Sturgeon facing claims SNP ignored election cash rules

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Nicola Sturgeon is under mounting pressure over claims the SNP administration attempted to influence voters by ignoring rules around government cash announcements in the run up to the local election.

Ms Sturgeon’s opponents have accused the Scottish Government of using public money to “win” votes.

First Minister Nicola Sturgeon voting in Broomhouse Community Hall, Glasgow, with her husband Peter Murrell. Picture: PA

First Minister Nicola Sturgeon voting in Broomhouse Community Hall, Glasgow, with her husband Peter Murrell. Picture: PA

Earlier this week it emerged that the Scottish Government announced a £8.35m cash injection for urban regeneration in Glasgow less than 48 hours before the polls opened for the council elections.

As the public cast their votes in the local election yesterday, the Conservatives drew attention to two more announcements made less than ten days before polling day.

Nine days ago, the Scottish Government announced more than £948,000 to help crofters in rural areas benefit from better housing. The cash is to be shared between 29 crofters.

Shortly afterwards, £1m from a EU fund, administered by the Scottish Government directorate Marine Scotland, was announced for the seafood industry.

Ruth Davidson arrives to vote in Edinburgh at the local authority elections, which saw her party increase its number of first preference votes and total number of councillors. Picture: Lisa Ferguson/TSPL

Ruth Davidson arrives to vote in Edinburgh at the local authority elections, which saw her party increase its number of first preference votes and total number of councillors. Picture: Lisa Ferguson/TSPL

The boost came the day after the SNP was involved in a row over the party’s position on fishing. Two SNP politicians –Mike Weir, the Angus MP and party’s chief whip, and Banff and Buchan MP Eilidh Whiteford – backed a campaign to keep the country free of Common Fisheries Policy rules, a cornerstone of Brussels rules. They backed the campaign despite the SNP wanting an independent Scotland to be part of the EU.

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Guidelines for civil servants, bound by rules on impartiality, state they must ensure public cash is not used for party political purposes. Particular care must be taken in the weeks ahead of an election – a period known as purdah.

The Conservatives wrote to Scotland’s most senior civil servant Leslie Evans to demand an investigation following the £8.35m announcement for Glasgow.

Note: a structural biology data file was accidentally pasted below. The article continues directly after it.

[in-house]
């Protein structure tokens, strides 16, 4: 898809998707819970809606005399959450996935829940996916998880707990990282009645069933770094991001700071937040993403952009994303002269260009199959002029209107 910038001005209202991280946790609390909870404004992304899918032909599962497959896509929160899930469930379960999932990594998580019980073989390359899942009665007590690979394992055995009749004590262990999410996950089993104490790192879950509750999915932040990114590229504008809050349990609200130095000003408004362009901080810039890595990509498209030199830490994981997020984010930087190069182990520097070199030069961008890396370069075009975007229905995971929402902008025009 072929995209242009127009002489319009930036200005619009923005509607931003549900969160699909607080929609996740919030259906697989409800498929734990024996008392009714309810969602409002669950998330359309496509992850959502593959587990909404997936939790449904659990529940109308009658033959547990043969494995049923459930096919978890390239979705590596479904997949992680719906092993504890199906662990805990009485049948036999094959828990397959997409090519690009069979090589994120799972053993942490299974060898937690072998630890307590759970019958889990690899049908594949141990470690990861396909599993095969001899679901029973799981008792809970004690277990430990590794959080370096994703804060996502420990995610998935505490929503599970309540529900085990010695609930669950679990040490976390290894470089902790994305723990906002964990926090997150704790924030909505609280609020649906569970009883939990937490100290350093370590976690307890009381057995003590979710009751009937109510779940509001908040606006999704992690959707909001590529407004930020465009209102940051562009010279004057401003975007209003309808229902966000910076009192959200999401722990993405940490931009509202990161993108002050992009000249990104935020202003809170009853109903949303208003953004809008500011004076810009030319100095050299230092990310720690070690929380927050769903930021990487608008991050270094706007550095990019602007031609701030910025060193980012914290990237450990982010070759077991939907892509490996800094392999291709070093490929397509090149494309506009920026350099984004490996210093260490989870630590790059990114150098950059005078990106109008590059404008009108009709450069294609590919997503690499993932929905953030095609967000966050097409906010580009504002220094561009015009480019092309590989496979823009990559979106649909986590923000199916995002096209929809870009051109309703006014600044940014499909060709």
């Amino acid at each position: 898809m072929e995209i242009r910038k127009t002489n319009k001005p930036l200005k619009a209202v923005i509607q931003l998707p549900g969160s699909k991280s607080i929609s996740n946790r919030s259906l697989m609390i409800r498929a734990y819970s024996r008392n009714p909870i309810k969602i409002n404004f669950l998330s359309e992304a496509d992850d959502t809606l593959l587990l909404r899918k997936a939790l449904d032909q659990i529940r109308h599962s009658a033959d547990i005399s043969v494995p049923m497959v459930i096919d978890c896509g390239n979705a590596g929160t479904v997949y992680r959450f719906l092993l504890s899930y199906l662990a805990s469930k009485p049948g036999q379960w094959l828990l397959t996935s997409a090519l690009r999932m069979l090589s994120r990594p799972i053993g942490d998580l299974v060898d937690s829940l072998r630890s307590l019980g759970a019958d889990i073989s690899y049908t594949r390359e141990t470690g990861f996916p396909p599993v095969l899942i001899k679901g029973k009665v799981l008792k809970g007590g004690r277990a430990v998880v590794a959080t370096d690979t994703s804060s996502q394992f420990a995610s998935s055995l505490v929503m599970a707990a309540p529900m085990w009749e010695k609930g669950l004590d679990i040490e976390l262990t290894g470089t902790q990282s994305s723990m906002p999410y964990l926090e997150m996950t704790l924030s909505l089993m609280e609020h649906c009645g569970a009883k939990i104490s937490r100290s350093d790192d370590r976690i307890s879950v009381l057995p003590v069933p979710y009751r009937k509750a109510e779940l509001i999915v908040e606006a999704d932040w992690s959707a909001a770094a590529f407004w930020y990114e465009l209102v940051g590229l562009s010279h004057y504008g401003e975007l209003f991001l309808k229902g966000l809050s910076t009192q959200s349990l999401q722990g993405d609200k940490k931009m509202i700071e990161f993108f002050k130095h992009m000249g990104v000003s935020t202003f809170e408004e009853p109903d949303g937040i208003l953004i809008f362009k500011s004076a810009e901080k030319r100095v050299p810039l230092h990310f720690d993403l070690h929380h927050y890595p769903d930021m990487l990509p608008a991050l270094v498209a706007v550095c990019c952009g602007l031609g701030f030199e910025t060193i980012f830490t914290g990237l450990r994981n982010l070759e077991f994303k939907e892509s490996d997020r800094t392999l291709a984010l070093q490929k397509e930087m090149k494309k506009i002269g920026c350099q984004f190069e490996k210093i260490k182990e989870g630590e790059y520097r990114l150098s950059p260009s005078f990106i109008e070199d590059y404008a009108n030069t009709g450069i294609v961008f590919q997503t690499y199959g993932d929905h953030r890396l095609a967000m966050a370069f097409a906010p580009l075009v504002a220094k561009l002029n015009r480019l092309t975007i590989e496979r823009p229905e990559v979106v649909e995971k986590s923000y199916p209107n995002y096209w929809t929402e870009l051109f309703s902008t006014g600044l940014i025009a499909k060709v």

Conservative MSP and candidate for Aberdeen South Ross Thomson said: “We need a full investigation into how decisions were taken, when, and by whom – and why the impartial civil service supported these announcements during an election period and in apparent contravention of their own guidance.

“There are clear rules on how government should behave in the run-up to an election. It looks to many voters that the only rule the SNP has followed is how best to use taxpayers’ cash to win votes.”

He added: “It stinks to high heaven – and we need to see some clarity from the First Minister now.”​

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A Scottish Government spokesman said: “Scottish Government business continues throughout the local government election period. Ministers and officials continue to carry out their functions in the usual way. The pre-election guidance does, however, require officials to take ‘particular care’ about announcements with a specific emphasis on matters which could have a bearing on local election campaigns. There is no automatic requirement to defer an announcement and officials are required to consider each case on its merits.

“We understand there is discussion on other specific instances but we are not in receipt of any complaints. However these instances represented legitimate government activity.”

An SNP spokeswoman said: “This is really desperate stuff from the Tories who seem to think the entire business of government needs to shut down for every single election.”

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